Confrontational politics


    Nawaz and the collision course



    Perhaps it is high time for our political parties,

    and their leaderships to understand and accept the rules of the game

    in order to take Pakistan forward in the league of developing nations.


    John Emerich Edward Dalberg-Acton, an English politician, historian, and writer, once said that Power tends to corrupt, and absolute power corrupts absolutely.

    The aforementioned statement proves to be true, and stands out as one of the primary reasons that give birth to the politics of confrontation, particularly between state institutions; not just individuals. In Pakistan, unfortunately, confrontation has remained the defining element in national politics, and state governance, at all i.e. individual, political entity and institutional levels. It is, however, the latter (confrontation between institutions) that jeopardises democratic stability in national politics. To answer the questions as to why such confrontation exists in a society aiming to mature itself in democratic values; it is corruption stemming from the lust of state leadership, whether political or military, to acquire absolute power and authority, and attempt to violate their constitutional limitations and boundaries.

    Pakistani politics is a witness to confrontation between past leaderships and institutions leaving valuable lessons to learn from for the future leadership of the country. Where some have learned their lesson, others still seem ignorant, and resistant to change.

    One name of these would be Ex-Prime Minister Mian Nawaz Sharif, leader of PML-N who has been recently dismissed from the PM office on charges of corruption. From day one when the Supreme Court of Pakistan passed its verdict against the sitting PM, Sharif along with other PML-N leaders has been rallying, addressing public gatherings, and spitting venom against the apex court and its judges terming the decision as a conspiracy against him, democracy, and Pakistan. In his speeches and statements post the SC verdict, Nawaz has been instigating his supporters and followers against the judiciary, and seems to have taken the very collision course that leads to confrontation between the institutions, which ultimately led to the downfall of past leaderships. The sitting PML-N government, under the influence of Nawaz, has also rejected the Supreme Court verdict, moving ahead on the course of confrontation.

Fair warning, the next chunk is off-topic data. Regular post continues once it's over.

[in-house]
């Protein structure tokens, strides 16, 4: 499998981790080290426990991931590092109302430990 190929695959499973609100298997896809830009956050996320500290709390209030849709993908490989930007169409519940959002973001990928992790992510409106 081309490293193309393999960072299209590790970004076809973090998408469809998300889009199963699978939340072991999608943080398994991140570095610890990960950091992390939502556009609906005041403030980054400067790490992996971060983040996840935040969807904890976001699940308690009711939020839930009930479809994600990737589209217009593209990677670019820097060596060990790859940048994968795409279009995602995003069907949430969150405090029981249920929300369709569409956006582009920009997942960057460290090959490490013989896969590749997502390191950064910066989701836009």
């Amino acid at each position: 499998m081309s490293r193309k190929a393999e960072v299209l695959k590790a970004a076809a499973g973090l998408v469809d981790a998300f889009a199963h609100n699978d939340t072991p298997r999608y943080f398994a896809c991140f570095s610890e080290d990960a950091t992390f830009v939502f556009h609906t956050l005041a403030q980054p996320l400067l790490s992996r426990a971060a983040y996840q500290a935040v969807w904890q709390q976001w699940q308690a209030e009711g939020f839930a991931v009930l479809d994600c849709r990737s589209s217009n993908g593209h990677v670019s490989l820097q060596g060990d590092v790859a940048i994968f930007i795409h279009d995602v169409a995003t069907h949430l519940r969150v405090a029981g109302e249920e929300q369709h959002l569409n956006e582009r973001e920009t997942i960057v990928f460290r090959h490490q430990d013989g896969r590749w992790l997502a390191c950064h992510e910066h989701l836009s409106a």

Where the PML-N governments twice in the past have been dismissed / removed, for a third consecutive time Nawaz Sharif has been removed from the office of the Prime Minister (twice on charges of corruption) prior to completion of his designated term, yet there seems to be a lack of appropriate learning from the acerbic lessons of the past.

    Re-Living the Past

    They say learning from your own mistakes is smart, learning from others mistakes is wisdom. As opposed to this, what is one called if they don’t learn from their own mistakes? In our case, the answer might be PML-N.